Women end up saying “I’m sorry” even when the situation doesn’t require it. Tannen explains that this kind of “sorry” operates as a “conversational smoother.” As she describes in her book Talking from 9 to 5: Women and Men at Work, a conversational apology in this kind of situation is not about accepting blame, but rather conveying, “I’m sorry that happened.” When I say an unneeded “I’m sorry,” I am trying to soften the blow of whatever has just befallen you or gotten you down. Throughout the day, I toss piles of these conversational pillows out to cushion other people when they don’t actually need it. Many women have an impulse to smooth things over, creating an environment full of too many apology-shaped throw pillows. This is caring and friendly, but often entirely unnecessary, not to mention exhausting.
Of course, sometimes an apology is completely appropriate ― when a wrongdoing, whether intentional or not, should be acknowledged and addressed. I’m focusing on those other moments when a simple “excuse me,” “thanks” or even a nod would suffice. No smoothing necessary.
The other day as I walked down the stairs, a woman walking up the same staircase tripped. She looked up and apologized. Perhaps she said it to me, but her stumble hadn’t wronged me and she didn’t inconvenience anyone else either. Perhaps she said it to the staircase, but I don’t think those stairs minded much. Her “I’m sorry” drifted off to join the cloud of other unneeded apologizes uttered in the building that day.
To preempt things by expressing that you feel sorry all the time undermines the apologizer ― she owed me no explanation or deference. To use a fully fledged “I’m sorry” for such minor things dilutes the apology itself. It also kept me from asking her if she was OK ― the more appropriate response to the moment.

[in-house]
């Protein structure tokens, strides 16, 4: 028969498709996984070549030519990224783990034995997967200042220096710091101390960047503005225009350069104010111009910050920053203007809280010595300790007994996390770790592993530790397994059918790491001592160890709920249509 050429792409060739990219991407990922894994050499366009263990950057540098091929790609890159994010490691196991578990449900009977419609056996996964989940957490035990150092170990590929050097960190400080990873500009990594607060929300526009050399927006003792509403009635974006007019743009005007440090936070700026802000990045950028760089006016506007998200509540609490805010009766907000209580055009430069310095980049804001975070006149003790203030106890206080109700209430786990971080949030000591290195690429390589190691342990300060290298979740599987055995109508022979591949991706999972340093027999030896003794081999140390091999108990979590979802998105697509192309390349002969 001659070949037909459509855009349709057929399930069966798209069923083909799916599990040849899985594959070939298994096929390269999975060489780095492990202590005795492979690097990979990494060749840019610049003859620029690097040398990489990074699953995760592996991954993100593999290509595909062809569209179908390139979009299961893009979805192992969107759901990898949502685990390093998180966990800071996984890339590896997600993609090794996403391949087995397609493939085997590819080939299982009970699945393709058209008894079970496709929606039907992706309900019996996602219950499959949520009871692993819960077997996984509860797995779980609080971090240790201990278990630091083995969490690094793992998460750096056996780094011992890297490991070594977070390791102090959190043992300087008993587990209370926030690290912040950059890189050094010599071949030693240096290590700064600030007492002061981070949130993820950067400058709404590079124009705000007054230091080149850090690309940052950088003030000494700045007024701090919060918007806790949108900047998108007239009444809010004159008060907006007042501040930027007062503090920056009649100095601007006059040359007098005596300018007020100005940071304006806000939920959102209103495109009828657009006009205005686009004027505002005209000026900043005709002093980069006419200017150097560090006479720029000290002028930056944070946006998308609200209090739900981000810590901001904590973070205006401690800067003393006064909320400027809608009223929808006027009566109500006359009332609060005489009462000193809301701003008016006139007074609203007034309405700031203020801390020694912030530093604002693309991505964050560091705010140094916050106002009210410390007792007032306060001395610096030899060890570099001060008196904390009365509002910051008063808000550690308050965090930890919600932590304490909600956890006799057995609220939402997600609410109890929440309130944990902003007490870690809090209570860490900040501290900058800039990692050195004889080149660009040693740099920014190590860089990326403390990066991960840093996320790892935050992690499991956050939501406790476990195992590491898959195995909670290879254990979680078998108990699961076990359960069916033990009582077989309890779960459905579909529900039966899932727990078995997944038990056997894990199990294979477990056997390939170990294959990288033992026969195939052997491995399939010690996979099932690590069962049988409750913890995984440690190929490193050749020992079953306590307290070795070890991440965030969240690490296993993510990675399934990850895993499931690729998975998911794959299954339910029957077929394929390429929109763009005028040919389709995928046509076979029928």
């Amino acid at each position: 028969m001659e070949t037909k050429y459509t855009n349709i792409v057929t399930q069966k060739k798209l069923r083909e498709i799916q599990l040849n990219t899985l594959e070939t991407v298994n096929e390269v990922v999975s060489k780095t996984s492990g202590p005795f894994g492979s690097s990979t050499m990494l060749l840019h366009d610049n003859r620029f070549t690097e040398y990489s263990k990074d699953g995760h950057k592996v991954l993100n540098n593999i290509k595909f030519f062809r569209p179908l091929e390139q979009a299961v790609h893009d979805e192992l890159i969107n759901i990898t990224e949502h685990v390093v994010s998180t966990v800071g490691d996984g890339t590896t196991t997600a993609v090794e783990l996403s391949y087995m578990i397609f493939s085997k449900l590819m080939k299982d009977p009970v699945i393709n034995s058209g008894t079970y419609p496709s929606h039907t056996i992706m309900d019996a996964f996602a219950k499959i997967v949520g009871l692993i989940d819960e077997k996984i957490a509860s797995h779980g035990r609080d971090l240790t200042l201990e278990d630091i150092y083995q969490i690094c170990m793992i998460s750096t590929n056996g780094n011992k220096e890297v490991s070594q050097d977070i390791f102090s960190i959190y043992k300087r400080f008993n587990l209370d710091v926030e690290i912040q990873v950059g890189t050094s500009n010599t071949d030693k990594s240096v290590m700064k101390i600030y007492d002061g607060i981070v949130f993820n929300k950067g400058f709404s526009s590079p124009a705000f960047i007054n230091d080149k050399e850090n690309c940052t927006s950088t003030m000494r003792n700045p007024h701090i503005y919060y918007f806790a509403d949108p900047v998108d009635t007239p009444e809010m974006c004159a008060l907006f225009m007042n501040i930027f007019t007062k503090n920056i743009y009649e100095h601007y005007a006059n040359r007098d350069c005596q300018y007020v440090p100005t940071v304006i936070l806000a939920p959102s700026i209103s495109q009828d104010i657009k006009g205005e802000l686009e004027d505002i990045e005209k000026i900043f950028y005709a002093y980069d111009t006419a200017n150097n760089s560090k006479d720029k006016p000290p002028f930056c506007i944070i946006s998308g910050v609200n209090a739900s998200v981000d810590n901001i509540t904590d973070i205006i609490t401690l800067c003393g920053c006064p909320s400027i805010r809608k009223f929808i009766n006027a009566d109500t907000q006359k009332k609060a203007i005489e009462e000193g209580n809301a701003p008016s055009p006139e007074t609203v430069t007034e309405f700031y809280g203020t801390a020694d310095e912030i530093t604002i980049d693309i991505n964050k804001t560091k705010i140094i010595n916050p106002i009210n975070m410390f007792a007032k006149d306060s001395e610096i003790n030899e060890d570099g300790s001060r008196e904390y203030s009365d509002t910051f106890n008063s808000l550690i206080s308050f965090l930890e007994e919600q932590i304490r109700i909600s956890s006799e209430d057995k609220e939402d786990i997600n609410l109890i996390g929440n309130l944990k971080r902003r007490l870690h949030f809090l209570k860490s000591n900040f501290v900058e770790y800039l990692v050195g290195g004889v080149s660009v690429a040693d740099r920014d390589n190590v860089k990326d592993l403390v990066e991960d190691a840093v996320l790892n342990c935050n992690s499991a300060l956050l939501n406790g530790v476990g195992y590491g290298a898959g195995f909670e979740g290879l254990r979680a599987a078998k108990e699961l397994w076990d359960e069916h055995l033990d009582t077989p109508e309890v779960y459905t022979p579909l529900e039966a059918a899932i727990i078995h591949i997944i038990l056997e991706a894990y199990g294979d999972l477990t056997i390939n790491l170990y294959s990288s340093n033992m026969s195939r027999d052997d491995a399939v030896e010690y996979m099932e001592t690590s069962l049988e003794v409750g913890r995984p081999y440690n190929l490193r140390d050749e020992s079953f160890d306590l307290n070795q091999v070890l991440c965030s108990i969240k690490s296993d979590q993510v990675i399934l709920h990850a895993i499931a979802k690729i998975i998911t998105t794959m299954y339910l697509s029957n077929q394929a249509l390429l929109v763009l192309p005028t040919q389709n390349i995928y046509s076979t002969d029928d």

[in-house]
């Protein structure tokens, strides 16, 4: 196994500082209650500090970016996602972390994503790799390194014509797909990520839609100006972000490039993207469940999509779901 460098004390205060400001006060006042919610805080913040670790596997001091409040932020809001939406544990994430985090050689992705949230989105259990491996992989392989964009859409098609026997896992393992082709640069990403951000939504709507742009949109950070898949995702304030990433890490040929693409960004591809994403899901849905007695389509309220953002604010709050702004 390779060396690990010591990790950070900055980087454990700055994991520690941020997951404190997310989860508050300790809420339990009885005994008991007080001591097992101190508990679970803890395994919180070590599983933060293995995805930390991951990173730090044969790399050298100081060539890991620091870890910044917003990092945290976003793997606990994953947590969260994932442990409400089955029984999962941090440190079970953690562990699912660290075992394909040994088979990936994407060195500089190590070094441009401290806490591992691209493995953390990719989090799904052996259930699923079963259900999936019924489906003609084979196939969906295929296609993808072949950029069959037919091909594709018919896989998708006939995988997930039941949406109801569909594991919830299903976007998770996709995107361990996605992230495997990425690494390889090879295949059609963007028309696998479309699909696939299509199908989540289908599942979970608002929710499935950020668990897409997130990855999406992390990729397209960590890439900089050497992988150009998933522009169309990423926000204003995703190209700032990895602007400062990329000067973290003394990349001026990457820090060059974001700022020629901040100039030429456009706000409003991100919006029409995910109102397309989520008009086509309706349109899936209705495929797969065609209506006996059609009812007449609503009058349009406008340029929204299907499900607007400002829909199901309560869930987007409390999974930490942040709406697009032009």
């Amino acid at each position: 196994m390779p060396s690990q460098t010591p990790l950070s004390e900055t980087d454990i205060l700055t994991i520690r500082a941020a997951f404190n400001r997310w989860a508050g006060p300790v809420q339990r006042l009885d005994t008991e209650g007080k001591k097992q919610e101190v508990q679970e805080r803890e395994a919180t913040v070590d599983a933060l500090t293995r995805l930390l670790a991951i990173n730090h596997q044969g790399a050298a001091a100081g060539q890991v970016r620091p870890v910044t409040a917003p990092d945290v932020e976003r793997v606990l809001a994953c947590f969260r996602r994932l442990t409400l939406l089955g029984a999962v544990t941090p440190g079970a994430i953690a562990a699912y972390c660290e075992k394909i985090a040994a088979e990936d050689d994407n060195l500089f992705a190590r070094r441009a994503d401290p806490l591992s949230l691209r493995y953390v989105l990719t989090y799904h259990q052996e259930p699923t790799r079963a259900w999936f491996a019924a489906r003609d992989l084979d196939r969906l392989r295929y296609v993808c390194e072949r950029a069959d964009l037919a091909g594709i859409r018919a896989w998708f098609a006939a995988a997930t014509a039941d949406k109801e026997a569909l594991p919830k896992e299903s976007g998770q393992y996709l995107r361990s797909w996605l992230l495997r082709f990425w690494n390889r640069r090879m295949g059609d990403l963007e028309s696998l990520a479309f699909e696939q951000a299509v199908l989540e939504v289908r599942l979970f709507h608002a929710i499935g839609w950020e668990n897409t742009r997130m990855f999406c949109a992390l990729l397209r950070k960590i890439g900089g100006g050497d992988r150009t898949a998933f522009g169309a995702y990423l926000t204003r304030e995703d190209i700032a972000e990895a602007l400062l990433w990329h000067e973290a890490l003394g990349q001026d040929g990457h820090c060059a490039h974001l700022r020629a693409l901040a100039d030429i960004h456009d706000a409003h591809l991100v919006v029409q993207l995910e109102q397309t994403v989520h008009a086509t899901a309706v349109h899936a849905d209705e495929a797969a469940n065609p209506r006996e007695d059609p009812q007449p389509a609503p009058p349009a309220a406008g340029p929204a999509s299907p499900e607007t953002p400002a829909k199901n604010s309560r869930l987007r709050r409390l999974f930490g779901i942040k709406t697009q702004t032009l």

That was just one quiet staircase, but when living in a crowded place like New York City, where you brush up against people all the time, apology opportunities (“apolotunities”) abound. One afternoon, I was riding the subway when another passenger spun his arm around and picked my right nostril. Surprising! Gross! Oddly intimate! We looked at each other in silence, and then I reacted to the stranger’s finger up my nose by saying, “I’m sorry.” I apologized for the very presence of my face. I often feel the need to apologize for taking up space, and as a tall woman, that burden feels that much larger and creates even more apolotunities.
I had to nudge someone’s lunch bag over in the office fridge to make room for mine. I caught myself apologizing out loud to a sandwich. I’m sure it still tasted fine, but my words did not.
I even apologize to entities who can’t understand me. I recently cooed “I’m sorry” to my cat for not sharing my food with her (stuff she shouldn’t be eating, by the way). I don’t know if she could tell why I was apologizing, but she’s female, so maybe she gets it too.
I worried that this very piece was too bold and I nearly scrapped it ― another form of apology. That very day, I had to nudge someone’s lunch bag over in the office fridge to make room for mine. I caught myself apologizing out loud to a sandwich. I’m sure it still tasted fine, but my words did not. I picked this piece back up and kept writing.
Inspired by Helen Reddy’s song “I am Woman (Hear Me Roar),” I started calling these moments “I am woman, hear me apologize” and posting them on Twitter from the account @HearMeApologize. I can’t fucking* wait to hear from you about your own apology tales. I hope these sorry stories will help me own my apologies when truly appropriate, and put an end to saying “I’m sorry” when it’s simply a reflex in response to what our culture has taught me about how women should negotiate with the world around them. I’m not asking for men to apologize more (except for nosepicker dude), but rather encouraging everyone to apologize with purpose.
Finally, I do have one apology I want to profess. I apologize to you, my dear apology, for overusing you. I vow to use you only when appropriate in order for us both to have more meaning. I want to worry less about smoothing things over with an apology, even if I risk leaving situations a little more jagged. I aim not only to redeem myself, but also the very words “I’m sorry.”
*See Resolution 1 above.